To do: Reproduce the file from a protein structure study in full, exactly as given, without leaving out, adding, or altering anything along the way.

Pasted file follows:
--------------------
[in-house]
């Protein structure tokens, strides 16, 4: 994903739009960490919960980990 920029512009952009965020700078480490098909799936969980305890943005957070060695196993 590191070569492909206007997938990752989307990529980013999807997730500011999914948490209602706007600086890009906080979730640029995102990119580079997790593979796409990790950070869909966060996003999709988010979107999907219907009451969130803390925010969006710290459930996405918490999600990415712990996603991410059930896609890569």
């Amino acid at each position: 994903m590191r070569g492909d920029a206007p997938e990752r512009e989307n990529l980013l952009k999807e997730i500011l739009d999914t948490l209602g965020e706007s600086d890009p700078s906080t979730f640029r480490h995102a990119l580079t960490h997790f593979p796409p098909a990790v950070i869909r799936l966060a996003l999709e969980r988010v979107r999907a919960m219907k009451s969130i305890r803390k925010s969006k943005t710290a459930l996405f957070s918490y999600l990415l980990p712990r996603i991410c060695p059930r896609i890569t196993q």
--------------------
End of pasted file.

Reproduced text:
[in-house]
């Protein structure tokens, strides 16, 4: 994903739009960490919960980990 920029512009952009965020700078480490098909799936969980305890943005957070060695196993 590191070569492909206007997938990752989307990529980013999807997730500011999914948490209602706007600086890009906080979730640029995102990119580079997790593979796409990790950070869909966060996003999709988010979107999907219907009451969130803390925010969006710290459930996405918490999600990415712990996603991410059930896609890569």
């Amino acid at each position: 994903m590191r070569g492909d920029a206007p997938e990752r512009e989307n990529l980013l952009k999807e997730i500011l739009d999914t948490l209602g965020e706007s600086d890009p700078s906080t979730f640029r480490h995102a990119l580079t960490h997790f593979p796409p098909a990790v950070i869909r799936l966060a996003l999709e969980r988010v979107r999907a919960m219907k009451s969130i305890r803390k925010s969006k943005t710290a459930l996405f957070s918490y999600l990415l980990p712990r996603i991410c060695p059930r896609i890569t196993q």